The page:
Initially though, it feels as though the big absentee is Virtua Tennis itself. That game's superbly realised tennis rules and controls appear to be simplified too much, resulting in a game of tennis that rarely evolves beyond simple rallies. A Virtua Tennis expert can all but destroy an amateur, just as Roger Federer would dismantle a part-timer, but here there's less of a gap between experience and inexperience. Similarly disappointing is that Superstars mode isn't about character-development in the way that Virtua Tennis was, and the game offers no sort of alternative; mini-games are played and replayed simply to achieve triple-A rankings, rather than to improve your skills in any particular area. As you move through the first few hours of them, it dawns on you that the quality's distinctly mixed, too, with too much collecting and dodging.

But things gradually improve. Better efforts lie hidden in other unlockable game worlds, with Virtua Cop's - sorry, Virtua Squad's - easily the standout, as you play through a mock-up of instantly recognisable docks level from the first game firing tennis serves at pop-up enemies before they can shoot you. Tasks like trick shots (based on snooker's equivalent) in Monkey Ball and the Puyo Puyo blob-smashing are sparks of innovation that eventually ignite prolonged satisfaction. From an initial sense of boredom emerges a desire to keep doing the same things for Achievements, and those AAA rankings you scorned, pausing and restarting repeatedly as you try to complete a series of Jet Set Radio tagging objectives - picking up paint canisters and then volleying a ball into complex designs painted across the opposing baseline to colour them in.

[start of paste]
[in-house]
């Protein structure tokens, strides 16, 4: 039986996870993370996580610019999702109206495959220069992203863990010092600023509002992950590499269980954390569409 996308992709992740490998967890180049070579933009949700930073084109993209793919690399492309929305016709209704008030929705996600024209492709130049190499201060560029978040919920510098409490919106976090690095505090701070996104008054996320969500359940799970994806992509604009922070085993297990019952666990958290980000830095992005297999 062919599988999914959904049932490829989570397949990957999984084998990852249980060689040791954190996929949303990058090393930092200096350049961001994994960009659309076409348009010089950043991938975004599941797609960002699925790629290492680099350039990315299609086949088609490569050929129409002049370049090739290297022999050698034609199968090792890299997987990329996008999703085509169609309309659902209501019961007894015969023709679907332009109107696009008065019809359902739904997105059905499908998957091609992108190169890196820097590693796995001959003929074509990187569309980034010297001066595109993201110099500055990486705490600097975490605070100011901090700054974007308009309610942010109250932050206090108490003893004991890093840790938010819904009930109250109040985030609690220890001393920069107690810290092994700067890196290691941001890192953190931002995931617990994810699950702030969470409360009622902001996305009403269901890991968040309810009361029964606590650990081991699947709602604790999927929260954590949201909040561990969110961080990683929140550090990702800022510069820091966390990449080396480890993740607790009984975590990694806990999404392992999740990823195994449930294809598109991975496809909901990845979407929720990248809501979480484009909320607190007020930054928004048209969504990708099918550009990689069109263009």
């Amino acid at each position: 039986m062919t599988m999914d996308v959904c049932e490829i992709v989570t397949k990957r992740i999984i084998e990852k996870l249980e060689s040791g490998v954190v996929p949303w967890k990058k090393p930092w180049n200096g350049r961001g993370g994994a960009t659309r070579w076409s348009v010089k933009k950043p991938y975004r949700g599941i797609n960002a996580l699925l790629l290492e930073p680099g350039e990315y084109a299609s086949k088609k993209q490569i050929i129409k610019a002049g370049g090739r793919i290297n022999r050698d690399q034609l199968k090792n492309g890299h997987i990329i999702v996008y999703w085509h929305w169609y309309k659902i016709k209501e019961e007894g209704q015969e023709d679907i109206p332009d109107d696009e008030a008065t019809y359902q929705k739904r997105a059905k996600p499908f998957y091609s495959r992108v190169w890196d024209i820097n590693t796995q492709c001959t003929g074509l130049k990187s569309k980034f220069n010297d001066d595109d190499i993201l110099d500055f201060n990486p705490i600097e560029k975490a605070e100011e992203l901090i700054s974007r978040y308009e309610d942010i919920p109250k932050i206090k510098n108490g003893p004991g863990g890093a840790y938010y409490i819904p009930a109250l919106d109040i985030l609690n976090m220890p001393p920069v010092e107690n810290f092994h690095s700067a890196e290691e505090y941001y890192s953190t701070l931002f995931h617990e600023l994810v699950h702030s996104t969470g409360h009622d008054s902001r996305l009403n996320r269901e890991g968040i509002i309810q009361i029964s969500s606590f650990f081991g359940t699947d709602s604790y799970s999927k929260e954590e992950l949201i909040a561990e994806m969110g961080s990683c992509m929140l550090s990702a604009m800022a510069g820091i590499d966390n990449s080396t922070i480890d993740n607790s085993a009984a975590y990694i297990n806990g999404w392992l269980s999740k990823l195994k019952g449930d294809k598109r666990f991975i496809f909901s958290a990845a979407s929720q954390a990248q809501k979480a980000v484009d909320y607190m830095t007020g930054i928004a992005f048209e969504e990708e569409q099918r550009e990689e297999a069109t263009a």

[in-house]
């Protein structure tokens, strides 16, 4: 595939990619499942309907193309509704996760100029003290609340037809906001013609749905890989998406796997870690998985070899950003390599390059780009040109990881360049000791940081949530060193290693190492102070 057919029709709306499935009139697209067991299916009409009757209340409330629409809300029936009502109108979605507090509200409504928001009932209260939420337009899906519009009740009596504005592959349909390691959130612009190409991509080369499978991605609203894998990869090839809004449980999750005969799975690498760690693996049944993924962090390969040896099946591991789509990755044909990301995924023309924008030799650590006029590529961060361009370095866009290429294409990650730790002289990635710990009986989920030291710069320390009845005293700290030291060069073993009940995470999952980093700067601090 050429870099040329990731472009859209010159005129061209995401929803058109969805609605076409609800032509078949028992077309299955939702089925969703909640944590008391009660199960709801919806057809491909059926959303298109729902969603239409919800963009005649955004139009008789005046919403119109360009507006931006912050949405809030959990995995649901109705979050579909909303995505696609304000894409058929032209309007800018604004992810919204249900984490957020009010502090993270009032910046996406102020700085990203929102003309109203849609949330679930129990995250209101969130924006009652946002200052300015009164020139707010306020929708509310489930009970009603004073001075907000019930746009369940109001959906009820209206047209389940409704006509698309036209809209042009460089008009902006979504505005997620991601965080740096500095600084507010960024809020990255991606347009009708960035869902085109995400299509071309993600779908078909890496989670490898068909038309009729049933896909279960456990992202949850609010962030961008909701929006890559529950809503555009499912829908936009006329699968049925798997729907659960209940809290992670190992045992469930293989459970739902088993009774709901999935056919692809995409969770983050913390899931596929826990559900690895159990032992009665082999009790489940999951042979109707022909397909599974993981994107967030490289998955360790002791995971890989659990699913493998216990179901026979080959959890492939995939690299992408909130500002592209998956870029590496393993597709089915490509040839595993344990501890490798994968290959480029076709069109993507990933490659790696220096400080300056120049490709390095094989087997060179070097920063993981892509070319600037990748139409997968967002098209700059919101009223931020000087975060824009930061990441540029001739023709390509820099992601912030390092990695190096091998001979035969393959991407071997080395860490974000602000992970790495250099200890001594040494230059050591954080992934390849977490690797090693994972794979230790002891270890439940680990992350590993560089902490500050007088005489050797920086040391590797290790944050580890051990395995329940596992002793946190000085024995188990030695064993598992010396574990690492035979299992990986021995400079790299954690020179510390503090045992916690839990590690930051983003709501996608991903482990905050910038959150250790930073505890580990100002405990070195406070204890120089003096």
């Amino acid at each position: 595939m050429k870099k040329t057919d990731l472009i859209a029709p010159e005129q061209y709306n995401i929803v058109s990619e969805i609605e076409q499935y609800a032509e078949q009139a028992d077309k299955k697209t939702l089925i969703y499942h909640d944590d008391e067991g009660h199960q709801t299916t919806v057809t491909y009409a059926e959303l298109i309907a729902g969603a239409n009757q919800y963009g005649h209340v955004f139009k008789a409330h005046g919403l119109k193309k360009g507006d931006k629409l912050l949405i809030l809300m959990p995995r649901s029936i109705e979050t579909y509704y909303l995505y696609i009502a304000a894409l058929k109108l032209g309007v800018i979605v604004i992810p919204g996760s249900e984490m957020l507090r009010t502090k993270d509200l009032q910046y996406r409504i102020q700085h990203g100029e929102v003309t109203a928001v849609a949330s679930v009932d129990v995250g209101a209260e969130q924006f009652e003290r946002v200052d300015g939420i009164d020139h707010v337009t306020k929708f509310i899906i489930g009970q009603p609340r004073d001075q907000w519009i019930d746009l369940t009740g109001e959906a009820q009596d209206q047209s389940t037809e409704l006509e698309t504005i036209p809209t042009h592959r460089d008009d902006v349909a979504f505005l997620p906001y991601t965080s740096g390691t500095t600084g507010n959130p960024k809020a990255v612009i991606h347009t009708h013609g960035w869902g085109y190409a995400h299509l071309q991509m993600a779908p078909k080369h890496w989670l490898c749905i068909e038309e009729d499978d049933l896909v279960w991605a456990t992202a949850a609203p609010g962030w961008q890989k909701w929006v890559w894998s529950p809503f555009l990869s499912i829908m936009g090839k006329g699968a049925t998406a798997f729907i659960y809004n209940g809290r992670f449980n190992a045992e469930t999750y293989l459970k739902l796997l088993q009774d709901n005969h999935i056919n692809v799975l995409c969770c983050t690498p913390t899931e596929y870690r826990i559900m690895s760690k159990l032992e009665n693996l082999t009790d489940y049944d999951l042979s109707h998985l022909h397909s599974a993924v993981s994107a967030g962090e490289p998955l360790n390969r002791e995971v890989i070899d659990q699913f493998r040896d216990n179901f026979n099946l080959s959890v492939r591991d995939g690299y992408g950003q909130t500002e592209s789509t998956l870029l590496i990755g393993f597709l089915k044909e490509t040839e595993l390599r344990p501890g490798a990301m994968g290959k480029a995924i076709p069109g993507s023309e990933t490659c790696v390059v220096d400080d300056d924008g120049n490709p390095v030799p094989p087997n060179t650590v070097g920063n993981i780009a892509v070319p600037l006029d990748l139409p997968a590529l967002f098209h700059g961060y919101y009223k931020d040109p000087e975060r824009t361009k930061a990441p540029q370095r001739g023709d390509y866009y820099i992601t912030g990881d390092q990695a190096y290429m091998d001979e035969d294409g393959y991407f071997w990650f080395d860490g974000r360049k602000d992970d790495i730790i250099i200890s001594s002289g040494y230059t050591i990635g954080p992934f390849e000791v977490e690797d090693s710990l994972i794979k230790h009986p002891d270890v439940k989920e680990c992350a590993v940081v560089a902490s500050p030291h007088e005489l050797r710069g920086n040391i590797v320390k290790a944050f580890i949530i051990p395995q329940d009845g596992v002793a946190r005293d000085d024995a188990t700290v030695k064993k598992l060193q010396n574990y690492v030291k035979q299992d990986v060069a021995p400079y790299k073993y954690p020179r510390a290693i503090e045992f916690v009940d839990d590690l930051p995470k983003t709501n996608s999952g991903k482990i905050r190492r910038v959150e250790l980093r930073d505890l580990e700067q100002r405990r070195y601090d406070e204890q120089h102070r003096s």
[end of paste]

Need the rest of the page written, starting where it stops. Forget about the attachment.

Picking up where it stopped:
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Some of the special moves are a bit weak, but others - like Robotnik and Alex Kidd - can really change the course of a point. Using 100-ton weights.

The seemingly inexact tennis mechanics - while blunted versions of Virtua Tennis's - prove sufficient for a solid competitive game when you play against another human, or in a group of four, or when the AI finally wakes up. This takes a while, but Tournament mode - a straightforward Grand Slam series of increasingly difficult matches, with a high score leaderboard at the end - hints at it. Opponents - particularly powerful characters like Dr. Eggman and spinners like MeeMee - force you to the baseline, and need to be thought past rather than lazily dispatched with increasingly acute cross-court power shots. Online, you can take part in ranked and unranked exhibitions and tournament matches, and there's also a TV element for watching other players live or as highlights. There are rarely any line calls to dispute in SEGA Superstars Tennis, the ball never brushes the net on its way over, and the range of shots is narrower than SEGA's fanbase will be used to, but what is on offer ultimately proves satisfying, backed by the sort of fan service that only Sumo does with dignity.

So, SEGA fans, run don't walk to the shops, but be prepared to give Superstars a few hours before the gameplay starts hugging you as hard as the graphics and sound. Everyone else, dust off Virtua Tennis 3 for a more complete alternative.

7 /10

About the author

Tom Bramwell

Tom Bramwell

Contributor

Tom worked at Eurogamer from early 2000 to late 2014, including seven years as Editor-in-Chief.